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Politics & Government

National Experts to Provide Free Consultation on Almono Redevelopment Plan

Courtesy Almono LP
The former LTV coke works site will be home to housing, commercial space, riverfront access and more.

City planning and urban development experts from all over the country are in Pittsburgh this week, taking a look at the proposed development plan for the Almono site in Hazelwood as part of the Daniel Rose Center for Public Leadership fellowship program.

The program, a joint project of the National League of Cities and Urban Land Institute, identifies four U.S. cities each year that are facing land use challenges related to major development projects. This year’s cities are Pittsburgh, Omaha, Boston, and Seattle.

Jess Zimbabwe, executive director of the Daniel Rose Center, said eight experts, mostly from the private sector, will act as fresh pairs of eyes on the redevelopment plan for the 178-acre site.

“We’re not here getting paid by anybody, everybody’s volunteering their time through these two non-profit organizations, the National League of Cities and the Urban Land Institute, to give unbiased advice to the city on how they should implement the recommendations they’re already getting from these various teams,” Zimbabwe said.

Pittsburgh’s four fellows include Mayor Bill Peduto, City Planning Director Ray Gastil, Urban Redevelopment Authority manager of community and diversity affairs Karen Abrams and Neighborhood Allies president Presley Gillespie. Each fellow will have the opportunity to travel to another city to participate in the week-long consultation process.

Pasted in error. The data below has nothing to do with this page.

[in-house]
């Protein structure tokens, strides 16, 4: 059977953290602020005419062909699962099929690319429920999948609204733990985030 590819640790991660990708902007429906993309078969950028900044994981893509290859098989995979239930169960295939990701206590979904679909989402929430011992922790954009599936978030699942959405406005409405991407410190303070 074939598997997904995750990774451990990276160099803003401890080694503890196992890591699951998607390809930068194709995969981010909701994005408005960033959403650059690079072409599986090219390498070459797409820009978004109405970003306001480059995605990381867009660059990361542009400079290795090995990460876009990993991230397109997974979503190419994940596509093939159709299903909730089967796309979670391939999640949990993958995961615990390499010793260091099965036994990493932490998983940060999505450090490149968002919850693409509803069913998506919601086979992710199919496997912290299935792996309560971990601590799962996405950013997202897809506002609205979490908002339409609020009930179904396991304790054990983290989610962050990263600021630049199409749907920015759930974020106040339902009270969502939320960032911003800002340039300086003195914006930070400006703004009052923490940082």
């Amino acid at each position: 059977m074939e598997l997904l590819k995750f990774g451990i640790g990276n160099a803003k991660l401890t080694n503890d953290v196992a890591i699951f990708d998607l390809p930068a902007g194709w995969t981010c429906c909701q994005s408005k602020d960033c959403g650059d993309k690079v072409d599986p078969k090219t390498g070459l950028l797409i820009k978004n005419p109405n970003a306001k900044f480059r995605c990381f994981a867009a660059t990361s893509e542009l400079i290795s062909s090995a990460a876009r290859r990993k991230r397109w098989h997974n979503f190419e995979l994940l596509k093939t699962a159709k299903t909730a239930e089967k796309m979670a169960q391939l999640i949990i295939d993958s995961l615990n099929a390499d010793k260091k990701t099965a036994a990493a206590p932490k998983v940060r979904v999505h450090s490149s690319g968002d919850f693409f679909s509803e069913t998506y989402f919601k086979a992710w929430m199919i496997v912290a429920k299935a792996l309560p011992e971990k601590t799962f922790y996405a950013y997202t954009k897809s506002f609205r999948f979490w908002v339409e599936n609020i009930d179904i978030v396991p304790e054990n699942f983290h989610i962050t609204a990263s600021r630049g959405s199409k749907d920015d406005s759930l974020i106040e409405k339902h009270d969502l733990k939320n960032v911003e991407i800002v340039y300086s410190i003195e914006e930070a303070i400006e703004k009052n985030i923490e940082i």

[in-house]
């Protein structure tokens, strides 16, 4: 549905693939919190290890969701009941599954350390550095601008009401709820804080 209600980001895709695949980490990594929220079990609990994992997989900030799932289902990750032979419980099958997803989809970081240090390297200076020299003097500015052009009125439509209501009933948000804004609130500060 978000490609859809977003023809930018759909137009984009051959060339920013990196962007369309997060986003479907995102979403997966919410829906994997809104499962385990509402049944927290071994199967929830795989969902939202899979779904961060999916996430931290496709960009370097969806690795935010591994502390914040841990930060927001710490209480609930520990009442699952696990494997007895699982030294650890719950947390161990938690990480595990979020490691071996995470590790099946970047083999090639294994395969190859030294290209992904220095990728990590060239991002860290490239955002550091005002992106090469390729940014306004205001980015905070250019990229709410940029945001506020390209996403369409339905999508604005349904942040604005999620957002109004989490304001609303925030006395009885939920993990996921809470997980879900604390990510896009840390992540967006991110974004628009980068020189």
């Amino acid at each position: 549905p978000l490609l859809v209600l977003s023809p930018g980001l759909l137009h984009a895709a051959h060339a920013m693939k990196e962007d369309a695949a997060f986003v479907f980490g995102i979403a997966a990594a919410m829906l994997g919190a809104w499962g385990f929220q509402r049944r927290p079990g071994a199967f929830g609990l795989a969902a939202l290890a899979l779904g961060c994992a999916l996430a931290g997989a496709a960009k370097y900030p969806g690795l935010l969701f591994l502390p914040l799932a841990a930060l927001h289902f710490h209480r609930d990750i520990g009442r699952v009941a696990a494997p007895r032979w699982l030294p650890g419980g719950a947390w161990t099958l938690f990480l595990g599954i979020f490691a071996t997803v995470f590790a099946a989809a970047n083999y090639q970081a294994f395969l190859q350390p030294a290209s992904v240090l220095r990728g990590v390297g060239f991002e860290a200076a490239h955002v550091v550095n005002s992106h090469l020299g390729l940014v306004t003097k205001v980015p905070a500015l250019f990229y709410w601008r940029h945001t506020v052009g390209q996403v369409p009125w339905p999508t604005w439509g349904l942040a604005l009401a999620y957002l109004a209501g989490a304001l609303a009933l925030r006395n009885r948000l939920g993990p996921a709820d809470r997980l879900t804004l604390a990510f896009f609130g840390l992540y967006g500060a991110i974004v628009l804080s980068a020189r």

Gastil already traveled to Omaha to take a look at one of their major development projects, and now one fellow each from Omaha, Boston, and Seattle will come to Pittsburgh to join the eight development and planning experts.

Gastil and Zimbabwe said the group will focus on “next steps” for the Almono project.

“What are the best opportunities in terms of phasing? Which areas on the site are going to be the ones that are going to attract to most interest?” Gastil said. “Do you want to start with the historic properties which remain on the site? Do you want to start adjacent to the (Hazelwood) neighborhood?”

The cohort will spend this week visiting the site and meeting with stakeholders. A presentation of recommendations is scheduled for Thursday morning in City Council chambers.

“What they’re presenting will be their initial observations and their preliminary recommendations for the Pittsburgh Rose fellows – the Mayor and those three others – to start working on in terms of advancing the strategy for the site,” Zimbabwe said.

The effort to transform the former industrial site began in 2002, just five years after the steel mill shut its doors. A consortium of local foundations purchased the parcel and gave it the name “Almono,” which is a mashup of the names of Pittsburgh’s three rivers: the Allegheny, the Monongahela, and the Ohio.

Credit Courtesy Rothschild Doyno Collaborative
A preliminary rendering of the Almono development plan.

The preliminary development plan was delivered to the city in May 2013, and includes housing, commercial and retail space, green space, river access, recreational opportunities, and green infrastructure.

“I think there’s a type of community that is very attractive to a lot of people, in which there’s a relatively close relationship between jobs and housing, there’s an incredible recreational opportunity along the riverfront, there’s interesting open spaces, there’s interesting historic structures,” Gastil said.

A community meeting on the Almono development plan is scheduled for Tuesday, February 23rd at 6:00pm at 120 Flowers Ave. in Hazelwood.